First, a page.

Iran-Mazandaran-‘ Inverted House ’
‘The Inverted House’ project is located in one of the northern villages in Iran, near Pol-Sefid city. The project block of land is situated lower than the adjacent road, presenting design challenges. The client requested increasing the pad level in relation to the road and designing a forever home for their family.
The design process faced three main challenges:
The earthwork for increasing the site level could result in obstruction of the view to surrounding areas, disturbing the existing topography, and excessive budget increase.
The second challenge was to find a way to separate internal and external spaces, securing the project without obstructing the pedestrian view. The third challenge was to design according to the existing historical, social, and cultural context of the area so that the building is influenced by the location of the site while affecting the neighboring environment in return.
Our solution for the first challenge was to design an inverted house! In this way, the house is accessed through the roof which also plays the role of the front yard, without raising the pad level. This idea maintained the open view of the natural landscape and helped to lower the construction costs. Traditionally the houses in the village did not use walls on boundary lines. Rows of trees were introduced where a border between neighboring lots was required. New developments, on the other hand, replaced these green borders with masonry walls with stone blocks that disturbed the existing harmonious landscape.
The project land is isolated from neighboring properties by stone walls on two sides.
Our solution to the second challenge was to create an invisible fence to the frontage by offsetting the building 2.40 m from the adjacent road while using a bridge to access the house.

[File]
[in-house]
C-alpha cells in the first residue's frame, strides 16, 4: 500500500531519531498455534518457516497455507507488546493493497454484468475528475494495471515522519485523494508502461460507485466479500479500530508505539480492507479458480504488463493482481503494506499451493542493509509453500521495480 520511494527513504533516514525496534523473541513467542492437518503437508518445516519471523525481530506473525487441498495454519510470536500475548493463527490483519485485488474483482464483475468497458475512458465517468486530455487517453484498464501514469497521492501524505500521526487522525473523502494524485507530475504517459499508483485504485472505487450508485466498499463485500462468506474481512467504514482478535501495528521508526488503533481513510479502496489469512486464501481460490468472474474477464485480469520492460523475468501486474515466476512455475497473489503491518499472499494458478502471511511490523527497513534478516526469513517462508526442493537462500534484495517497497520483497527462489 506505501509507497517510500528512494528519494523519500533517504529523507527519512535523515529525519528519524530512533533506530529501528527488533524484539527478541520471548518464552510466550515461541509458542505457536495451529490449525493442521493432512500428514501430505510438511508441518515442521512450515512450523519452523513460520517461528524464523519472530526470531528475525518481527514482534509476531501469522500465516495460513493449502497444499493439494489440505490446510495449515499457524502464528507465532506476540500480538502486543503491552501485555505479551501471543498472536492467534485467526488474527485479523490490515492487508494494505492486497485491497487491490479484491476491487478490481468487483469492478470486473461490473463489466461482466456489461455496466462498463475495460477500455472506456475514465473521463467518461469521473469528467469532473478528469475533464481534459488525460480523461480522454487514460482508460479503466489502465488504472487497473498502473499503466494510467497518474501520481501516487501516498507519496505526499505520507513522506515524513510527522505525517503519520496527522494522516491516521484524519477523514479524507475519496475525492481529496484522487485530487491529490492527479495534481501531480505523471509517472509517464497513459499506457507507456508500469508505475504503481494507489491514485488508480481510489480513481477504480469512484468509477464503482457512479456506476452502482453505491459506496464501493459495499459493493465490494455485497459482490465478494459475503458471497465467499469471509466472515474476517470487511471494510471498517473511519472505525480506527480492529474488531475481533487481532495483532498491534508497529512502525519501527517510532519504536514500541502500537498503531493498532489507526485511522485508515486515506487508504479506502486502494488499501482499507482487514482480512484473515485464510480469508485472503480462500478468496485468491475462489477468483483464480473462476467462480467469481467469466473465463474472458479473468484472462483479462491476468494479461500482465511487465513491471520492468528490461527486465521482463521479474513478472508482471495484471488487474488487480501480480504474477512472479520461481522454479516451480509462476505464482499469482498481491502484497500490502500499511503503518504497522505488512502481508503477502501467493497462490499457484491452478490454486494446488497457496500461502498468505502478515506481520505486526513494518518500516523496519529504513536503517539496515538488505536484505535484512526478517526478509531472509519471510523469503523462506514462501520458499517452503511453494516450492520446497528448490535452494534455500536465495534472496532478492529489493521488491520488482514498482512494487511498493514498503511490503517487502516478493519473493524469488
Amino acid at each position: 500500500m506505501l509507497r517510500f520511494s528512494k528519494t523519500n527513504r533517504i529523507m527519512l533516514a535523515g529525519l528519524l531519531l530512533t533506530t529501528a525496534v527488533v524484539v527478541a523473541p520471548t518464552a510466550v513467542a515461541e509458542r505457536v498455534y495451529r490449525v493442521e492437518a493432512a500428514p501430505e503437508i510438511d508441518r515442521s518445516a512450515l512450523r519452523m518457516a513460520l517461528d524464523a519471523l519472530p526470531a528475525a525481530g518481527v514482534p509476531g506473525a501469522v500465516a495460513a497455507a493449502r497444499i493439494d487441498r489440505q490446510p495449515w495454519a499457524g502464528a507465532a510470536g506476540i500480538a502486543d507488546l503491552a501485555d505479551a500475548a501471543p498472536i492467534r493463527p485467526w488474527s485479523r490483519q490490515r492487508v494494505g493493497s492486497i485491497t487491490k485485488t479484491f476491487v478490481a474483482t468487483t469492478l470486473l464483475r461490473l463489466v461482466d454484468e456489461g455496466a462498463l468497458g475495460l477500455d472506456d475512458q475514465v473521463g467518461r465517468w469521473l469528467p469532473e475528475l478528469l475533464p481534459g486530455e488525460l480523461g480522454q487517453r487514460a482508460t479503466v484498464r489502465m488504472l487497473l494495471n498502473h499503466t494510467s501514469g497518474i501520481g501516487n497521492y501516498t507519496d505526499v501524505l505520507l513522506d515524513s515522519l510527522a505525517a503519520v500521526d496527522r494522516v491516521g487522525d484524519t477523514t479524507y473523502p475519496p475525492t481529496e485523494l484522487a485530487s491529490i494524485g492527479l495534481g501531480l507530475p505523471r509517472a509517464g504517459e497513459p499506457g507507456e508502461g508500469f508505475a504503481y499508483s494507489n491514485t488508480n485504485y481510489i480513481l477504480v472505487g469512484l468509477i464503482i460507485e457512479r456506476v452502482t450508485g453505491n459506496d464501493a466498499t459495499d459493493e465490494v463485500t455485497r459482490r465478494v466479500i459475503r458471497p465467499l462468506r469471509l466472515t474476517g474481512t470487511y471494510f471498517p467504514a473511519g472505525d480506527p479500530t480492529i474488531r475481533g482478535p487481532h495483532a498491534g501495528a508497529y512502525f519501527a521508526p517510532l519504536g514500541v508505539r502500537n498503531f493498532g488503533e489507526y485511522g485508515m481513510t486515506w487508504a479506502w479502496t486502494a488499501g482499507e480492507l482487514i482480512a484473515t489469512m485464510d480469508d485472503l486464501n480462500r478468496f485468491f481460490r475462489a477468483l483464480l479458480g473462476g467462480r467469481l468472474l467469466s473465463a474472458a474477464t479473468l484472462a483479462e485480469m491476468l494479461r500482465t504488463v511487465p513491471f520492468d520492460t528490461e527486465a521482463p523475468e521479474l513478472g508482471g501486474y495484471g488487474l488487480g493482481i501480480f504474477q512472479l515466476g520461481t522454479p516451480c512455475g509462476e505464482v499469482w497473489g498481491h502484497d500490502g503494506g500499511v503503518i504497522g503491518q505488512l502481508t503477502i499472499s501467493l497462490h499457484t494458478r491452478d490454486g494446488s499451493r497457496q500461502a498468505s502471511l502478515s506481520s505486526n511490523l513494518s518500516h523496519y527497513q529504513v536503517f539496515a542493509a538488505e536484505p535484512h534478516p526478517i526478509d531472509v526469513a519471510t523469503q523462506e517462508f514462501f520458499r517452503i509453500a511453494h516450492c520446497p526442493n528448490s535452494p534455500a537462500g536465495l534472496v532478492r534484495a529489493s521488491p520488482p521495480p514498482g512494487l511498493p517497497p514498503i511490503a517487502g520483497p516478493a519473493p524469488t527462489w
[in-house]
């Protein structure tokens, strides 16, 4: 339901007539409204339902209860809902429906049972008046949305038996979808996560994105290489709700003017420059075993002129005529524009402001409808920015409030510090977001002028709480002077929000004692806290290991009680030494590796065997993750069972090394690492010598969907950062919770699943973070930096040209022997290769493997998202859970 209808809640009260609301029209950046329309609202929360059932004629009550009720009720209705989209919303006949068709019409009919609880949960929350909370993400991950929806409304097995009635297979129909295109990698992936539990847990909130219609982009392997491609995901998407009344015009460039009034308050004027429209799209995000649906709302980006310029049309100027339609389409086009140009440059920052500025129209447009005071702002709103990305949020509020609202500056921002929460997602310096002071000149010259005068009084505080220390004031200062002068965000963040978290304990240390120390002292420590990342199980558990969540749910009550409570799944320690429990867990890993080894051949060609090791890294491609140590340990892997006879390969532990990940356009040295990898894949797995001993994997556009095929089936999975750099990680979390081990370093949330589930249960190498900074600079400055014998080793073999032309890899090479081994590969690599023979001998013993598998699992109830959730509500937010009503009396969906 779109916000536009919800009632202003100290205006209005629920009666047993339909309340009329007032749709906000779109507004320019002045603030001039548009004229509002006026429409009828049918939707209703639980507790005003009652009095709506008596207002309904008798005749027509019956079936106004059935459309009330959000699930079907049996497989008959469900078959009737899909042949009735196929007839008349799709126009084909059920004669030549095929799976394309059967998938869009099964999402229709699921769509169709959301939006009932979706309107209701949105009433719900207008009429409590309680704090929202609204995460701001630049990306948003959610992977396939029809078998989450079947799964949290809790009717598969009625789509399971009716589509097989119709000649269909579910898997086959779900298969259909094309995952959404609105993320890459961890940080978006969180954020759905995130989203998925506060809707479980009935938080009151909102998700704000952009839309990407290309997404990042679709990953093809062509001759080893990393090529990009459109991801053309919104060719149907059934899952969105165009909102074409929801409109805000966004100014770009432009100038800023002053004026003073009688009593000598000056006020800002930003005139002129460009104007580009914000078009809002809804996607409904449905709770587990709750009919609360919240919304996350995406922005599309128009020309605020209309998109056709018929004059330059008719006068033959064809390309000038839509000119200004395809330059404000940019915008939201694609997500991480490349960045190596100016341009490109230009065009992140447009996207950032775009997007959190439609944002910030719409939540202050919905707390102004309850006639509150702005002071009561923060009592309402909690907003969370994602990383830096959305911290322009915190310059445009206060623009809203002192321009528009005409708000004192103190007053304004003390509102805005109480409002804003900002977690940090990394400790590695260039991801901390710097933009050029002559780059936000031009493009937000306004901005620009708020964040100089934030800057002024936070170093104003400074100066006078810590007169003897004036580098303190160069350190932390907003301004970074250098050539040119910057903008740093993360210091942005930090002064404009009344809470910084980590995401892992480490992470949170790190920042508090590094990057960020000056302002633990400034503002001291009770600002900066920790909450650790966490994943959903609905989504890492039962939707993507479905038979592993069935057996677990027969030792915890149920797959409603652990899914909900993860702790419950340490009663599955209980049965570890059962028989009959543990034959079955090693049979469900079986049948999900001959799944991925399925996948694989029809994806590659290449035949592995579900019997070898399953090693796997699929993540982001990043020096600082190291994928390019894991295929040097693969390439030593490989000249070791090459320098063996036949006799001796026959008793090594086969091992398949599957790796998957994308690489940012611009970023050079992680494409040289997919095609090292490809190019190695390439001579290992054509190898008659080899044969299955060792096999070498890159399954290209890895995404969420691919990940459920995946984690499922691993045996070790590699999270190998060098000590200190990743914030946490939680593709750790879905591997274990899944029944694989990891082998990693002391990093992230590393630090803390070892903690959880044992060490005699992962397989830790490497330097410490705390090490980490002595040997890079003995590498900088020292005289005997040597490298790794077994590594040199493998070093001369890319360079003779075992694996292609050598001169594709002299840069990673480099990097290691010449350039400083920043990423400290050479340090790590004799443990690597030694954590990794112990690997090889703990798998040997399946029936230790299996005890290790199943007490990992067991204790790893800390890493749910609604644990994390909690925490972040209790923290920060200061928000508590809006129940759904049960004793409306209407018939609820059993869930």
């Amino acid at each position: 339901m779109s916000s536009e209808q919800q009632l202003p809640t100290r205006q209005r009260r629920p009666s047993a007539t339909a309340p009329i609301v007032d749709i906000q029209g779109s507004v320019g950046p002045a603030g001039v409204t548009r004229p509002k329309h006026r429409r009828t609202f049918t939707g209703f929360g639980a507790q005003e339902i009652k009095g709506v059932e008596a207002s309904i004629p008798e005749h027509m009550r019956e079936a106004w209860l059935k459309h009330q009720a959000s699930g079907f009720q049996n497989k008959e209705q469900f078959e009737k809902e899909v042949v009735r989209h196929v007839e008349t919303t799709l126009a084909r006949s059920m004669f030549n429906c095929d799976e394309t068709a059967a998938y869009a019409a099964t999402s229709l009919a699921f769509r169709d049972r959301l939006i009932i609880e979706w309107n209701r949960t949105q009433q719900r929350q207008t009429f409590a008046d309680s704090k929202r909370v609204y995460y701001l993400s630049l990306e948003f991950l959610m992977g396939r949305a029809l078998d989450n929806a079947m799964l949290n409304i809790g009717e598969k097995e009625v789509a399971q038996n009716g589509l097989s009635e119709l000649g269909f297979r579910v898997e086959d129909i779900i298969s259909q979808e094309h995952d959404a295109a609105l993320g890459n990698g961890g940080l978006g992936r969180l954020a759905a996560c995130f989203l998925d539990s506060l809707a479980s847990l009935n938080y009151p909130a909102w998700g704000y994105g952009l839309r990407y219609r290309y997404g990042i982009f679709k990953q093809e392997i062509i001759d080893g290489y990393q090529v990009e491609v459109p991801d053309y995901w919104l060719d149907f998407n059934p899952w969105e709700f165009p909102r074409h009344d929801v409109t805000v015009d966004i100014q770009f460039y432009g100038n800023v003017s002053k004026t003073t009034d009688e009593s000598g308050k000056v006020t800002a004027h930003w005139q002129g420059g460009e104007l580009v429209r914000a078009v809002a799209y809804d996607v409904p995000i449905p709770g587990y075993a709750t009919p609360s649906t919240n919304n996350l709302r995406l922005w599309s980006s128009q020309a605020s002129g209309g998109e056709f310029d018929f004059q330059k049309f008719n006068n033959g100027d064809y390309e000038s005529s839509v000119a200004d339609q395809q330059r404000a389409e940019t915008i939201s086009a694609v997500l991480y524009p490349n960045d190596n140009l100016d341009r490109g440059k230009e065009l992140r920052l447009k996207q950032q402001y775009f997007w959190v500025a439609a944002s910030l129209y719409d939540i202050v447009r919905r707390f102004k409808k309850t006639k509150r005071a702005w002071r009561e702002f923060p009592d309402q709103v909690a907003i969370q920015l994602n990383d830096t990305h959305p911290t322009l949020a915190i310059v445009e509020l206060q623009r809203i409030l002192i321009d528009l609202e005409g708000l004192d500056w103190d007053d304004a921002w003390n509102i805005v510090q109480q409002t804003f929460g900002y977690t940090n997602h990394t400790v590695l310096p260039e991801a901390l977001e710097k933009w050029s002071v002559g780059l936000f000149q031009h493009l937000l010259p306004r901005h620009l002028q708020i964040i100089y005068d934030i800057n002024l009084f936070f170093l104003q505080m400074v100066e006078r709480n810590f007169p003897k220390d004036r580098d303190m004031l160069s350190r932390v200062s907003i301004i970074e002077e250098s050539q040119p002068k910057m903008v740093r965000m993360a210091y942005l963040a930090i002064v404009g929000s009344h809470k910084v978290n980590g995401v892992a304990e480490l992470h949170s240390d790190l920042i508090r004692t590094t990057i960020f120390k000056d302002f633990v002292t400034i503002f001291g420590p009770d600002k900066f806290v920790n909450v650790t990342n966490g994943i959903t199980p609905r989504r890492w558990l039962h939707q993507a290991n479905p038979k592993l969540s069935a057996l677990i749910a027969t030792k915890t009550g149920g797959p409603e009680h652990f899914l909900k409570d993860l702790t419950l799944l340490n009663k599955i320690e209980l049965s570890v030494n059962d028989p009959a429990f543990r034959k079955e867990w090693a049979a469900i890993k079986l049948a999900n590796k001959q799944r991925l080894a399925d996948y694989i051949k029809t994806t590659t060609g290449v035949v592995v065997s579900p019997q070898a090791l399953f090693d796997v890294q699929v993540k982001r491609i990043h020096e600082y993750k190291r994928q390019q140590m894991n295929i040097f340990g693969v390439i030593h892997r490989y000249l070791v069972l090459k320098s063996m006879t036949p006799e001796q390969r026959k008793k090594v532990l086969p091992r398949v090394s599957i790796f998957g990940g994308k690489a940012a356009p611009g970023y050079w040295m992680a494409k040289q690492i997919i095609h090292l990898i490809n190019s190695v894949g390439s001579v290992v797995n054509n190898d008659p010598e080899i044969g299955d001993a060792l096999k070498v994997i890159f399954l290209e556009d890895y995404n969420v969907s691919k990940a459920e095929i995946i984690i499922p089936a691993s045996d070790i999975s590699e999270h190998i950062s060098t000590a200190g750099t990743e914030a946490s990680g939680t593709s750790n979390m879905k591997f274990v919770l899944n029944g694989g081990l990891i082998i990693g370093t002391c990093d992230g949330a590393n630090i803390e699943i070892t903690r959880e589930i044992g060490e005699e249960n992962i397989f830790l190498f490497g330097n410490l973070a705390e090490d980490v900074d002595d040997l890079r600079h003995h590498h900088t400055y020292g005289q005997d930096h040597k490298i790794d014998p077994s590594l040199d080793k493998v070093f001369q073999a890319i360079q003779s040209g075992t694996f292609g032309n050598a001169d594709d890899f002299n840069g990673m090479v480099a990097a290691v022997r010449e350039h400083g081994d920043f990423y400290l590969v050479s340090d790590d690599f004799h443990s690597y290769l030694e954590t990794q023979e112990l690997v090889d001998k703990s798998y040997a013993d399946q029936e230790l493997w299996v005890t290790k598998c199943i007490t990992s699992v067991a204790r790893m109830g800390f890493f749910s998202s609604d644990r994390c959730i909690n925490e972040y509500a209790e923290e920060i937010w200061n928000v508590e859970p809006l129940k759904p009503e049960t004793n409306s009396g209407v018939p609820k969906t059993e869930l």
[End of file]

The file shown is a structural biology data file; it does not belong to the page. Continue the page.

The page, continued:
The pitched roofing system is one of the most predominant architectural characteristics of this region. The village is in a humid temperate climate zone and has an average annual precipitation of 550ml. Arches are another local architectural feature borrowed from the railway bridge constructions and the European-style architecture of the first Pahlavi era. Wooded mountains have also impacted the region’s architecture by dictating the rural layout. Attention to cross-ventilation and solar studies have formed some of the main design criteria.
People used to spend time on their balconies enjoying the panoramic scenery in the rain, a space for gatherings, and quality time with family.
With regards to the third challenge, we have created an isolated yet connected space using the pitched rooves and then replaced sections of the rooves with planters for trees. Residents can take advantage of a naturally ventilated roofed terrace open to either side even on a rainy day.
The same system is used on lower levels of the building, turning them into large shaded terraces with pleasant ventilation when windows are open.
A lot of attention has been put into studying the project’s local context to maintain a balance between the building and its surroundings. ‘The Inverted House’ design process has set an example for creating a desirable living environment for the village.